‘Tis the season for holiday travel and …data theft. Your personal choices when traveling could be putting your organization’s data at risk. BIA’s Brian Schrader has tips on protecting company data while you travel.

According to a report by AAA, at least 112.5 million (or one in three) Americans are expected to travel over the coming holidays. That means all their connected devices will travel too. The public’s increased access to gadgets and unprecedented connectivity leaves us more vulnerable than ever to cyber-attacks on our data.

It’s not just our personal data that’s at risk. Recent breaches at companies like Capital One and Equifax have shown that even large corporations can be susceptible to harmful attacks, both in terms of size and sensitivity of the stolen data. If your company deals with sensitive documents, financial data, personally identifiable information (PII) or protected health information (PHI), you should take extra care to avoid data theft and the many costs associated with a breach, especially during your travels.

Seemingly safe or harmless activities like using a personal cell phone to answer work emails or texting coworkers about something work-related can make company data more accessible to hackers.

Before you jet (or drive, or sled) off, take some time to learn how you can protect yourself from common data theft strategies used by hackers. Here are five ways your data might be endangered, along with tips to help you safeguard your company’s data during holiday travel:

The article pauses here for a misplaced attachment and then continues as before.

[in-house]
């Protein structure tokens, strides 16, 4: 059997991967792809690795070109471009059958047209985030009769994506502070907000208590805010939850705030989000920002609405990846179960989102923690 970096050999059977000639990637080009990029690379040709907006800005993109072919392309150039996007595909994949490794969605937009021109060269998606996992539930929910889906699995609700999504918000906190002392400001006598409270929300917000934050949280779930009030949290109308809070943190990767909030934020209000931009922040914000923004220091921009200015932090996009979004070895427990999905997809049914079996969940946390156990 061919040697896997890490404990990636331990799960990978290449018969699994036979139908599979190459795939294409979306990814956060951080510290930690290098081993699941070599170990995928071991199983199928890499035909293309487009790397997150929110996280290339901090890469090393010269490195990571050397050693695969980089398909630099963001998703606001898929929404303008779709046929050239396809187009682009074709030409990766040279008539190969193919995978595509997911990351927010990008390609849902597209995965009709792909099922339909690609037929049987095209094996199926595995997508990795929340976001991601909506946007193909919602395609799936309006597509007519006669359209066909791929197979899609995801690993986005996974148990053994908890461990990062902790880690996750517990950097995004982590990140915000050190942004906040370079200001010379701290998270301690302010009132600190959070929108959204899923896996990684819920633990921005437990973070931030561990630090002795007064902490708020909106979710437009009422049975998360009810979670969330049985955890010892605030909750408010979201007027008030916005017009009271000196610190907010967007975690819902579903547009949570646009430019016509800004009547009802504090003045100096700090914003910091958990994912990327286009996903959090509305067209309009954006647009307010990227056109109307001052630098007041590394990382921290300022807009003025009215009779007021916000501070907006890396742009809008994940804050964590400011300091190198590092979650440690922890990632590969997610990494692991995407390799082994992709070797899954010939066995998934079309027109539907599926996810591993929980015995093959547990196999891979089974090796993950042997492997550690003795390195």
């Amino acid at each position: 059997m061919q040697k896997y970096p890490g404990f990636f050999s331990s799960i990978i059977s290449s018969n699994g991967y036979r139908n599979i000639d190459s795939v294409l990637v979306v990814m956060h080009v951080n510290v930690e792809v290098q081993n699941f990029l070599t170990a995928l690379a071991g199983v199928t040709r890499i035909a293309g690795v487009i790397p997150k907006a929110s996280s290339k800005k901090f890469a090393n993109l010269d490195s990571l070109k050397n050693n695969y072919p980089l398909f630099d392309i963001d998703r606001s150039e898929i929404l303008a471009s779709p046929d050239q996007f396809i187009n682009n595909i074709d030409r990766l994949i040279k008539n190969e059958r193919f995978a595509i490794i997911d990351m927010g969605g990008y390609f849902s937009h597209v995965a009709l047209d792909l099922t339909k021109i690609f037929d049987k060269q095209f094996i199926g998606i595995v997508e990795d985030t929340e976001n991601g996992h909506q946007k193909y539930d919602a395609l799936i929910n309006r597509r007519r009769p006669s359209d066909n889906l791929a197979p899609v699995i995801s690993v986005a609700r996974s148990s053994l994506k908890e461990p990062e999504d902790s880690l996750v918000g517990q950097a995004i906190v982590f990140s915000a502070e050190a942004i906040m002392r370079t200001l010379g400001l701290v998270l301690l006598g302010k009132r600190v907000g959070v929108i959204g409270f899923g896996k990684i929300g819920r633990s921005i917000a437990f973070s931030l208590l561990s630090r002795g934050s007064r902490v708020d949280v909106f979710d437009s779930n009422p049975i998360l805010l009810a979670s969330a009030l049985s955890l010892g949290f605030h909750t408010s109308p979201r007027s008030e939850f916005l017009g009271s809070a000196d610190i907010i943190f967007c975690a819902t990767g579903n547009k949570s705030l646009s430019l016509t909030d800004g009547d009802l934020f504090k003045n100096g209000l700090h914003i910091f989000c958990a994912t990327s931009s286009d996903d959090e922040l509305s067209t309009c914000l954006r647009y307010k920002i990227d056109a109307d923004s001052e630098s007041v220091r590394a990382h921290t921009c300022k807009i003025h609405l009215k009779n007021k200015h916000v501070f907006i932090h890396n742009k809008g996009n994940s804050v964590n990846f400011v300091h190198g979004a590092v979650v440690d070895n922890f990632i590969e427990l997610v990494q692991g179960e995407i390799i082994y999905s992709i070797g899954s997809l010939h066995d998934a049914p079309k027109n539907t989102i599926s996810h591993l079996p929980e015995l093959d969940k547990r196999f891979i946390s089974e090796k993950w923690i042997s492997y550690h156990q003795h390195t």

1. Airport charging stations

Airport charging stations usually feature two- or three-pronged outlets as well as some USB ports that offer users a power top-off before flying. USB ports are convenient, but they can also put your data at risk. Data can be transferred through USB cables (from your phone to your computer, for example) so bad actors use them as a gateway to your devices. Hackers can use charging ports to install malware or even take data from your device without you knowing a thing. This type of attack has been labeled “juice jacking.”

So, plugging a device into a regular outlet is relatively harmless, right? Yes and no. While data cannot be transferred through a power adapter, you should still avoid using an unfamiliar cable to charge your device. Using someone else’s power cord, or one seemingly left behind by another traveler, could still pose a threat. Malware can be installed in USB cables too, so it is best to use your own instead of taking this risk.

In addition to avoiding public USB ports and always using your own cables, you can also purchase hardware to protect your data. USB “no-data-transfer” cables only allow the transfer of power (not data), and the Juice-Jack Defender is a safe go-between for chargers and devices.

2. Public Wi-Fi